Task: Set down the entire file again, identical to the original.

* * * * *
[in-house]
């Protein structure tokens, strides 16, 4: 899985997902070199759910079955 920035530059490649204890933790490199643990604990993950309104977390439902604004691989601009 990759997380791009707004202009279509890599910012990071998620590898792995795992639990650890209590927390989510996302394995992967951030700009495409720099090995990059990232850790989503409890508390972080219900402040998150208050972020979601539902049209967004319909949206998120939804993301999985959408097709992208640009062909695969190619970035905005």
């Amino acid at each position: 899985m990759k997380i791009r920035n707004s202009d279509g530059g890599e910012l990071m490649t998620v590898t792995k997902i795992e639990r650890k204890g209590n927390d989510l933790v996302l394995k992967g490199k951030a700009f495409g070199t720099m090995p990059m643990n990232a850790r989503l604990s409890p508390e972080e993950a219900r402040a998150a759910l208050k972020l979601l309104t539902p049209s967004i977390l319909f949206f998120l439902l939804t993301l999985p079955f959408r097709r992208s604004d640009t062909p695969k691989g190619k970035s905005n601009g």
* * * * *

[in-house]
């Protein structure tokens, strides 16, 4: 899985997902070199759910079955 920035530059490649204890933790490199643990604990993950309104977390439902604004691989601009 990759997380791009707004202009279509890599910012990071998620590898792995795992639990650890209590927390989510996302394995992967951030700009495409720099090995990059990232850790989503409890508390972080219900402040998150208050972020979601539902049209967004319909949206998120939804993301999985959408097709992208640009062909695969190619970035905005």
């Amino acid at each position: 899985m990759k997380i791009r920035n707004s202009d279509g530059g890599e910012l990071m490649t998620v590898t792995k997902i795992e639990r650890k204890g209590n927390d989510l933790v996302l394995k992967g490199k951030a700009f495409g070199t720099m090995p990059m643990n990232a850790r989503l604990s409890p508390e972080e993950a219900r402040a998150a759910l208050k972020l979601l309104t539902p049209s967004i977390l319909f949206f998120l439902l939804t993301l999985p079955f959408r097709r992208s604004d640009t062909p695969k691989g190619k970035s905005n601009g």